Why Start Estate Planning if I Have No Heirs?
An existing misconception in the field of estate planning is that it is only valuable for those with a spouse, children, or other types of typical heirs. However, this could not be further from the truth.
What is Estate Planning?
Estate planning is the legal process of managing your assets. It is created during your life to minimize taxes, avoid lawsuits, and properly distribute your assets after your death. This process is already difficult and time-consuming and may be even more challenging to begin on one’s own for those without any children or other heirs to leave their assets to. This often results in individuals not planning their estates altogether. What they don’t realize is that there are many options out there for those without beneficiaries.
What Will Happen to Your Assets if You Don’t Have Heirs?
Estate planning is highly important even if you do not have any children or heirs to leave your assets to when you pass. It is still recommended to have a will because dying without one in place makes you intestate, meaning the court has the power to decide how and to whom your assets are distributed.
In 2013, a man named Roman Blum died without a will in New York. He had over $40 million in assets at the time of his death and did not have a will in place because he had no living heirs to claim an inheritance. Unfortunately, with no legal document allocating his assets and no family members, the power was in the hands of the court. Typically when one dies intestate, the Table of Consanguinity is used to find the closest living relative and this lucky person gets the assets. However, in Mr. Blum’s case, no relatives could be found so his assets went directly into the state’s general coffers. This can easily be avoided through proper estate planning.
If you do not have family members, one option that financial advisors encourage is to leave your assets to charity, which is not only generous but tax-free as well. Additionally, besides organizations, another way to ensure that your assets do not go to waste is to leave them to a friend. You might wish to leave your estate to your friend rather than have the government take your assets. Furthermore, it is also highly advisable to set up a living will if you do not have family members to care for you in medical emergencies. This legal document will allow you to state your medical wishes in the event that you become incapacitated and provides physicians with directions to follow regarding issues such as life support and organ donation. Furthermore, even if you do not have family members, part of your estate planning process should include looking for someone that can make health-care decisions for you. Additionally, if you have a pet that you consider family and would like to make sure they are taken care of when you’re gone, you can actually leave your estate to them. In your will, you can leave your pet to a trusted friend or a charity and allocate an estimated amount that will be needed for the cost of caring for your pet.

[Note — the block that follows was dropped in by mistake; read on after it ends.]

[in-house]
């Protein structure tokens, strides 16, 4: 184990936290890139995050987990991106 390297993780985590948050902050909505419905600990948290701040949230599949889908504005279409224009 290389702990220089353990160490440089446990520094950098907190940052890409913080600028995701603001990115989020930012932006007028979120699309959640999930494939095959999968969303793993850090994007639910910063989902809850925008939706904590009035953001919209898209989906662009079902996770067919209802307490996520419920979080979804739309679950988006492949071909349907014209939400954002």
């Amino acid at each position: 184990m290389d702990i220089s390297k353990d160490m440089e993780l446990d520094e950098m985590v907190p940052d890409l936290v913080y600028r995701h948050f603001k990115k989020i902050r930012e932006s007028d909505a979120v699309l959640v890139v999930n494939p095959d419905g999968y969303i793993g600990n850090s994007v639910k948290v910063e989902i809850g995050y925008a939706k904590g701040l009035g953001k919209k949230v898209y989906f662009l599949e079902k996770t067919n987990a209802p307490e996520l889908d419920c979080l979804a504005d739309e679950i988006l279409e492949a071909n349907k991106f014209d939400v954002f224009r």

Who Will be the Executor of my Estate?
Part of the estate planning process is naming an executor. If you do not have a spouse or other family member that can be your personal representative to be responsible for handling your estate, you can designate anybody else that you trust. Another possible option would be to set up a trust or to name your bank as your executor, however, this route will require a fee.
The Estate Planning Process
One of the most basic documents in anyone’s estate plan is the Last Will and Testament. Without a Will, your assets will be distributed in accordance with the intestate laws of your domicile state. Your Last Will should very explicitly describe how you want your estate to be handled and distributed after your death. If you do not have any children or any other relative or friend who you would like to leave your estate, you can pick a charity and leave your estate to one or more non-profit organizations.
Another important and essential step in estate planning is to prepare a living will or Health Care Proxy. Many people are concerned with appointing someone who is not their family member. It is perfectly fine to pick a person who is not your family, but you can trust him or her to make informed decisions about your health decisions.
The next step is to establish a financial power of attorney, especially if you do not have any heirs. If you simply cannot find anyone to fulfill this responsibility, you can talk to your bank about naming them as your power of attorney. Though having a friend act as your agent through the power of attorney is free, banks will often charge a fee.
Once you have completed your initial estate planning, it is very important to keep it up to date. It is best to review your estate plan every five years. Many things can change over the years, including your marital and parental status. Many of my clients’ feelings have changed over the years towards potential beneficiaries and charities. Similarly, it is important to note that any life insurance policies and 401(k) plans that you have must be up to date with the information stated in your will.
Estate planning is there for your convenience and to make life easier for you and the people around you. Though it can be challenging, especially for those individuals without heirs, having a professional estate planning attorney to assist you will ease the process.
When considering the estate planning process, whether you have heirs or not, please call the Law Office of Inna Fershteyn at 718-333-2394 for professional assistance.